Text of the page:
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Horslips

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Formed 1970 in Dublin, Ireland, HORSLIPS were the nearly men of folk and rock, an innovative and courageous band perilously balancing both genres to the purist apathy from both music camps.
Abandoning the name Horslypse (a play-on-words for “The Four Horsemen of the Apocalypse”), handy musicians – and singers – Charles O’Connor, Barry Devlin, Eamon Carr, Jim Lockhart and early member Declan Sinnott found a market for their unique blend of prog-ish rock and trad-folk. Turning pro on St. Patrick’s Day (17th March), 1972, HORSLIPS were in the Irish singles charts a few months later with `Johnny’s Wedding’. Finding a replacement for the aforementioned Sinnott by way of permanent member Johnny Fean, the quintet had another homeland hit in `Green Gravel’; they recorded themselves on the Rolling Stones Mobile Studio.
When their self-financed Oats independent was finally eaten up by RCA Records (but only outside of Ireland), HORSLIPS were now ready to unleash their debut LP, HAPPY TO MEET, SORRY TO PART (1973) {*8}. This became the fastest-selling album in Ireland for some time to come, musicians Carr and Lockhart going some way to keeping it Celtic by adding the bodhran and uillean pipes respectively to their melange of instruments. Fusing traditional elements of The CHIEFTAINS (on opener/finale pieces `The Clergy’s Lamentation’, `The Shamrock Shore’, `Flower Amang Them All’, `Scalloway Ripoff’ and `Bim Istigh Ag Ol’), and the complex, harder edges of early THIN LIZZY, WISHBONE ASH or YES (on `Hall Of Mirrors’, `Furniture’ and `The Musical Priest’); the medieval twist was shown in `Ace And Deuce’, while trad cues came via `Dance To Yer Daddy’ and `An Bratach Ban’.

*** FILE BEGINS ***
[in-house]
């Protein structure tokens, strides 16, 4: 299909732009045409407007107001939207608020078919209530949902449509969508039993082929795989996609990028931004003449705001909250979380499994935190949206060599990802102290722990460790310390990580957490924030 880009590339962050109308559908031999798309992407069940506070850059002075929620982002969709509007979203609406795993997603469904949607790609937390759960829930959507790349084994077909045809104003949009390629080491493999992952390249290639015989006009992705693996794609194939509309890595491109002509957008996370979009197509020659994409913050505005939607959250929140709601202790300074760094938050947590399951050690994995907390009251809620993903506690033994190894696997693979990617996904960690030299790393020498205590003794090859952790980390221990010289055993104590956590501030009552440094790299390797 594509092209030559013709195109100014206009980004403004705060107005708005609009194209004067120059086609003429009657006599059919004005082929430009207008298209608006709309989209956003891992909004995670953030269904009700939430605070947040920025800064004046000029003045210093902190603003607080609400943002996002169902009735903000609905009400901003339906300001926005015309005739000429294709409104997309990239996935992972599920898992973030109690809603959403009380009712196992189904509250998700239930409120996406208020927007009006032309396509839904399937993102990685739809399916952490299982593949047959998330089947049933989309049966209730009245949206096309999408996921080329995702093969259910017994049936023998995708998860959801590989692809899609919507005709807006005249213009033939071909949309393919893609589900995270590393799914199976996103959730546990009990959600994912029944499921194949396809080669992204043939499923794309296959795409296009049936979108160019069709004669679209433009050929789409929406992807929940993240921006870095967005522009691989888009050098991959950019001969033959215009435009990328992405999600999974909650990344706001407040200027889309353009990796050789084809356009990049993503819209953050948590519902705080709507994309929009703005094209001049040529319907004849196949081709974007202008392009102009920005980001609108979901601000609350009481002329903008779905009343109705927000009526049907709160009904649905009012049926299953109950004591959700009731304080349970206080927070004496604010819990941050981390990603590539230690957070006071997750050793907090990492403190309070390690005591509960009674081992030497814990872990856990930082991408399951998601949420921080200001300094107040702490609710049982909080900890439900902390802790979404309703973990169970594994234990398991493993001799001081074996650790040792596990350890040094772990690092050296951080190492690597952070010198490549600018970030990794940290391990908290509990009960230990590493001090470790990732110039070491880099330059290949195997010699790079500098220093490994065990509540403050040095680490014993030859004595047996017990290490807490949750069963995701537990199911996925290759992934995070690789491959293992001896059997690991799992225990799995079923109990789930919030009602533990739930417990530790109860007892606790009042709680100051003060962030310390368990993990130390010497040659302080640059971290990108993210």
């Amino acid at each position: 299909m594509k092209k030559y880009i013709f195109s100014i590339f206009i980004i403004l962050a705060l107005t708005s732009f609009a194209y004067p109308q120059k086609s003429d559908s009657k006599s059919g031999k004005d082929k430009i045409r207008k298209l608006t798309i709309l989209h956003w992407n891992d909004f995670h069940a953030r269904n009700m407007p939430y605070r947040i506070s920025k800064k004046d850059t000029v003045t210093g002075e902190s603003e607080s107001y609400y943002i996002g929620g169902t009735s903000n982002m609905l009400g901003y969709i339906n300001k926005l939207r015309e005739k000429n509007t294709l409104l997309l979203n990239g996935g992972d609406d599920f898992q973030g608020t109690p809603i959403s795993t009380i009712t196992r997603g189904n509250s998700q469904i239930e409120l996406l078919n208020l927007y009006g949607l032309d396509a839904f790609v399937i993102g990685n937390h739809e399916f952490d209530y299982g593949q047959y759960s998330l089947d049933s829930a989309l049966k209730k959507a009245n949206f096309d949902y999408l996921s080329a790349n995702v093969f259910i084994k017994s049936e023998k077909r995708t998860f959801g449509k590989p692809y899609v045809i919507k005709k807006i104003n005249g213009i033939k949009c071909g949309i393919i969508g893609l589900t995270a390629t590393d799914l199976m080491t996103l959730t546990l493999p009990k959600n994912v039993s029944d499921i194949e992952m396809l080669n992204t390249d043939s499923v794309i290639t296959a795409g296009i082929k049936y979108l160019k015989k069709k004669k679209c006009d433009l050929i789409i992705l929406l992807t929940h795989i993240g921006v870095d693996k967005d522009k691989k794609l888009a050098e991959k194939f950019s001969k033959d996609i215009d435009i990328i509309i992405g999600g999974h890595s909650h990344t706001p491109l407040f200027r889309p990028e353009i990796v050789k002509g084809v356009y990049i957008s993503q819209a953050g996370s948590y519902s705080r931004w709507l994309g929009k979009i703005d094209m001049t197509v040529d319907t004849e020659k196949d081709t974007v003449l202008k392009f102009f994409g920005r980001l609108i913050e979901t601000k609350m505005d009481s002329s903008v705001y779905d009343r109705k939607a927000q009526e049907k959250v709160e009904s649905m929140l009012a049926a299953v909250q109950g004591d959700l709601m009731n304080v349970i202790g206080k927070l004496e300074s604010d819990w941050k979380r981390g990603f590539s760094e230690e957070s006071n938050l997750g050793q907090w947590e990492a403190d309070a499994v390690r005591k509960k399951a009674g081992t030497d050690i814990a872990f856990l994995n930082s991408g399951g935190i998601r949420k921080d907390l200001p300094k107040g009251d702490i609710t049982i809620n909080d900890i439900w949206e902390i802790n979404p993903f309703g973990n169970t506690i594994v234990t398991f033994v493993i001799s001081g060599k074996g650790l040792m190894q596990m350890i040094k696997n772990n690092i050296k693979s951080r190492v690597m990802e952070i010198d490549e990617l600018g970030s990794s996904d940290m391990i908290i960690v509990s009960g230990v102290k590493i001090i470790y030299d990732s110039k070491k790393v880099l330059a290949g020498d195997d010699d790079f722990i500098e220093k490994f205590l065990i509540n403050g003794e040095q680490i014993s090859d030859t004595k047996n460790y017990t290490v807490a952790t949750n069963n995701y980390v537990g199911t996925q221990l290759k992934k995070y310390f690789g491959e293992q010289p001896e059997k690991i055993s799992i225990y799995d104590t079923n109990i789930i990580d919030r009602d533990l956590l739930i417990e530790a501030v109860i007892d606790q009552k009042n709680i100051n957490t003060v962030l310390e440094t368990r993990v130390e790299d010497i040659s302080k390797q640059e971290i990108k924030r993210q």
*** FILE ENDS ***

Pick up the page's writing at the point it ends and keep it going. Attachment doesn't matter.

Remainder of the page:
During a STEELEYE SPAN support tour, HORSLIPS delivered another self-penned record, the ambitious, inspired concept creation, THE TAIN (1973; 1974 UK) {*7} – based on events from around 500 BC (aka “Tain Bo Cuailgne”). With prog-ish flute work on `Charolias’ not unlike JETHRO TULL, melodious musicianship on `You Can’t Fool The Beast’ (think STRAWBS) and the PLANXTY/THIN LIZZY-ness of classic 45 `Dearg Doom’ – a chart-topper in Germany! – the set deserved better rewards outside of their loyal home fanbase; just what STEVE HOWE or DAVE SWARBRICK made of the respective frets or fiddle work on `Time To Kill’ is anybody’s guess.
With the emphasis more on prog-rock with flourishes of folk (think JETHRO TULL or Genesis for this one), DANCEHALL SWEETHEARTS (1974) {*7} turned the speakers up to 11 and dressed accordingly. From the opening guitar licks on `Nighttown Boy’, to `Stars’, `Mad Pat’, `Blindman’, `King Of The Fairies’ etc, this set was almost unique and unparalleled in respect to their contemporaries and previous records.
THE UNFORTUNATE CUP OF TEA! (1975) {*3}, was unfortunately not to everyone’s taste – definitely not their proverbial cup of tea. Served up as HORSLIPS’ most commercial album to date, the record never really got out of the stalls; only the SANTANA-esque `The Snakes’ Farewell To The Emerald Isle’ (or at a push, the prog-meets-FAIRPORT-like `Everything Will Be Alright’) saved it from a right pasting.